(DURBAN) South Africa’s President Jacob Zuma said at the World Economic Forum in Durban that he didn’t mind being booed by the angry masses because it showed democracy was alive and well in his country – but saved a flash of anger for the questioning of his presidency.

President Zuma – under pressure through divisions in his ruling party and a downgrade to junk status – was at his palm-pressing and chuckling best as he toured WEF Africa ahead of first speeches later in the day. He greeted workers and politicians alike with handshakes on his progress around the ICC in Durban before taking a few questions at an impromptu press conference, the first of which was about him being booed by workers at the May Day rally in Bloemfontein.

“Booing is part of the culture of democracy. I am very happy that people can demonstrate their feelings it is part of the maturing of our democracy,” say Zuma.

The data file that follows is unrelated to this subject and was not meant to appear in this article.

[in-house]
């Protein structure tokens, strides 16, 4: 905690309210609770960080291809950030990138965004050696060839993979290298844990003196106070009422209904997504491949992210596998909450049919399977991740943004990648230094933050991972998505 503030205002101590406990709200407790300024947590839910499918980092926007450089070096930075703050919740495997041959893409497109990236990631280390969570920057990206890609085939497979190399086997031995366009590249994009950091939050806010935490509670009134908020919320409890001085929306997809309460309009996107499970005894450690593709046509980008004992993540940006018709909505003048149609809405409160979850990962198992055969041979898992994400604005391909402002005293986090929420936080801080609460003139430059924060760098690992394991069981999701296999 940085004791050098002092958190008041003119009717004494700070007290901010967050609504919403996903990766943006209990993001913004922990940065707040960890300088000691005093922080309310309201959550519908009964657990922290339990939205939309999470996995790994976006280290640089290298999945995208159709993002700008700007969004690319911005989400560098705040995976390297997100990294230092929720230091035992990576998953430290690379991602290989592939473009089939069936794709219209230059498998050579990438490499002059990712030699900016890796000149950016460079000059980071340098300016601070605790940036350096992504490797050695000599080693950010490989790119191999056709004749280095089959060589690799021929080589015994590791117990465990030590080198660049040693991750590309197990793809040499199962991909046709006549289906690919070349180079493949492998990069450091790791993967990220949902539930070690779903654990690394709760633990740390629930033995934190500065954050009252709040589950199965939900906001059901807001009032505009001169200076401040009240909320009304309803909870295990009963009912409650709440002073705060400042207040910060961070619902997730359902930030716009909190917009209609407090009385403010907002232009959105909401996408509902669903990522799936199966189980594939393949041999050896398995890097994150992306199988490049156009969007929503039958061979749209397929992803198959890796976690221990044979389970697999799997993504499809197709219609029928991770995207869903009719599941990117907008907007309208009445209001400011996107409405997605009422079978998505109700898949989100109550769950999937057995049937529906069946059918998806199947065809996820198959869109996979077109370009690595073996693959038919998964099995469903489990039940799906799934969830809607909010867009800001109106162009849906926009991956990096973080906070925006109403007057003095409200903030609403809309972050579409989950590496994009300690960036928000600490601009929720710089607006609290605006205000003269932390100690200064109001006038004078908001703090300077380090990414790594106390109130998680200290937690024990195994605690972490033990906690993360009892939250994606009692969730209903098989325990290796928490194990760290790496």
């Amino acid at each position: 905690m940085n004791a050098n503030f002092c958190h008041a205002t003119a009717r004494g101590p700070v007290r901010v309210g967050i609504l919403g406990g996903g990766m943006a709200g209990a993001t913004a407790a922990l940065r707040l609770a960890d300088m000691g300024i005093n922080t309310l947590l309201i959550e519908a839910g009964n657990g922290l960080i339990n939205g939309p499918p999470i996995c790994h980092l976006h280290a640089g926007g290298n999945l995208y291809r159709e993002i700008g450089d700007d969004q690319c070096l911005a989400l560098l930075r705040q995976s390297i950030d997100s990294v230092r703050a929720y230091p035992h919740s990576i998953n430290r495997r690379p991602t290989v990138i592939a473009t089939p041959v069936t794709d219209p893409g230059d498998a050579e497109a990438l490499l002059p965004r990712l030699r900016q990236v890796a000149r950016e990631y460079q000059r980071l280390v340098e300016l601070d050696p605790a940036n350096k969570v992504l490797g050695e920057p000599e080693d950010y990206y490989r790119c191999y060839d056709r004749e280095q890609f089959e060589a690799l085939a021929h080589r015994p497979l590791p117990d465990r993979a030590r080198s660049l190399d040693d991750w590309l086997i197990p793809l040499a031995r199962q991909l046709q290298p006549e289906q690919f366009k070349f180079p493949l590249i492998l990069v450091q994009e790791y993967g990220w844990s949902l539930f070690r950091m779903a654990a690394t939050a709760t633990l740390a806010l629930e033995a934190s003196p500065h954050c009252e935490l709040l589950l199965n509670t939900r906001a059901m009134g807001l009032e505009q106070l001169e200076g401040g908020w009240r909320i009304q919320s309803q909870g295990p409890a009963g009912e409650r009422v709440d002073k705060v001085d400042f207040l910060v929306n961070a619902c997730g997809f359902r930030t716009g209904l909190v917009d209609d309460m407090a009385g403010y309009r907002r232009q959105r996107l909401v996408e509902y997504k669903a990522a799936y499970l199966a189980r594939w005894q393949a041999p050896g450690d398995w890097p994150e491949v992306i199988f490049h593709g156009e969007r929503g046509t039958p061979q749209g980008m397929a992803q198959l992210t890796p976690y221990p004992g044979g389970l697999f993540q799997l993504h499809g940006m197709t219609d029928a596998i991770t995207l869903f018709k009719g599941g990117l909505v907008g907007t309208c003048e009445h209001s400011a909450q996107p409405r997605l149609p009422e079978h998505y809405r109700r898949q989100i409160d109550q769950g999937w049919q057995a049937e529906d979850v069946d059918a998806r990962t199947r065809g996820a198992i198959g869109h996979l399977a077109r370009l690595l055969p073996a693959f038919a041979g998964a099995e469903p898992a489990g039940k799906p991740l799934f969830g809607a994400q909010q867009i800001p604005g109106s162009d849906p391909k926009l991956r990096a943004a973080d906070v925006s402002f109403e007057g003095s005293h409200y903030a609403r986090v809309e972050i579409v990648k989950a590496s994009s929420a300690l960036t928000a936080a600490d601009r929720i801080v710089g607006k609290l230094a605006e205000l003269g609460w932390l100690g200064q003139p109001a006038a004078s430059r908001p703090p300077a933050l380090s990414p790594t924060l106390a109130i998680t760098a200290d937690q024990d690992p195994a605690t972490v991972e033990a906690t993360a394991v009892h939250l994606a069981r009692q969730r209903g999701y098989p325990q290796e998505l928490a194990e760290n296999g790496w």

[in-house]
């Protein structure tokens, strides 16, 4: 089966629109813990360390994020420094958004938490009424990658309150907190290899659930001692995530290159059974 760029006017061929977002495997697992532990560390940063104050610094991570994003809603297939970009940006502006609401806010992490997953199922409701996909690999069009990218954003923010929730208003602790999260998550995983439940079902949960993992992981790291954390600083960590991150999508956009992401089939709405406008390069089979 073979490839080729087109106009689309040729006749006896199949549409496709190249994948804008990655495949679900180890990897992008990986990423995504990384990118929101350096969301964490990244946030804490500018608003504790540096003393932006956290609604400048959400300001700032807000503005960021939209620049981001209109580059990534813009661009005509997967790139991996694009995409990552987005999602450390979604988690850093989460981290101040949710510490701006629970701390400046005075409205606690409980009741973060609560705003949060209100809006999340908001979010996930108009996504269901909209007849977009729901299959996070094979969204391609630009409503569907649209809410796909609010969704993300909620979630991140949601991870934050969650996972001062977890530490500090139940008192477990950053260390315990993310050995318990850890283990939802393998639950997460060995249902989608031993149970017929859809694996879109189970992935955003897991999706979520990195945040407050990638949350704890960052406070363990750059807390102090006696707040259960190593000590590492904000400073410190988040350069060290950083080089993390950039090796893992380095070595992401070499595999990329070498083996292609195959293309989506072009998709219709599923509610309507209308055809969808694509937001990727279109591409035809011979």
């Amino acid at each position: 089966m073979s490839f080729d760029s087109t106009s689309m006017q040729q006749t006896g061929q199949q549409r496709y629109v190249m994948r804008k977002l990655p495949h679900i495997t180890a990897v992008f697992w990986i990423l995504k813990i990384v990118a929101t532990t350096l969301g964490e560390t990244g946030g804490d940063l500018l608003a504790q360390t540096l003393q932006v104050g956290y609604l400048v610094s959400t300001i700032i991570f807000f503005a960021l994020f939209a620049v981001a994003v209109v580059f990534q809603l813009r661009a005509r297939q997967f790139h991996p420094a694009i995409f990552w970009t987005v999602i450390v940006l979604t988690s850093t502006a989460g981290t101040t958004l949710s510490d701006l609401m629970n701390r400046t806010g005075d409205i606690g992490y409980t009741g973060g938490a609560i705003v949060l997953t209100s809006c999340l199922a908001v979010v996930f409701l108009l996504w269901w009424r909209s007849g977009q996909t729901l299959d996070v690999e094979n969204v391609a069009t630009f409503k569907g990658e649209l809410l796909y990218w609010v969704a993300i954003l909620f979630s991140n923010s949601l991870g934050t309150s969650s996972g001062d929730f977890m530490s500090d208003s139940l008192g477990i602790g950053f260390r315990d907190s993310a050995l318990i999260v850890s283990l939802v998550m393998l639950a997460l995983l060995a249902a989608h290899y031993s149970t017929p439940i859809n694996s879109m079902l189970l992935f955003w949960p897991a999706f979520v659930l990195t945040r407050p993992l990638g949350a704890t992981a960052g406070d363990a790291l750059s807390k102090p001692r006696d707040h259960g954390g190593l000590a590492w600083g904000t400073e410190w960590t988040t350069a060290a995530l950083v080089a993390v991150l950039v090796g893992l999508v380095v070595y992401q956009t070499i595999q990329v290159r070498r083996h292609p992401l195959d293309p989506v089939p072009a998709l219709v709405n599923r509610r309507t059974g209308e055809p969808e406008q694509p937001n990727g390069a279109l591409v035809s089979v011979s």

“People are free to do this and I am not going to charge a policeman with arresting them. This is not a dictatorship.”

There was a flash of anger when another journalist questioned his tenure as president amid so much protest.

“I am an African, elected by Africans. What is your problem? You have a problem.”

President Zuma is one of a number of heads of state expected at WEF Africa, which lasts until Friday. He said during his tour of the building he was happy that the event had been well organised.

“Africa is the future…We as Africans are discussing what will happen with our economies. No one is speaking for us; we are deciding our own future.”

Other heads of state expected in Durban are President Robert Mugabe, on his first WEF visit since Tanzania 2010, Ugandan President Yoweri Museveni and President Edgar Lungu of Zambia.

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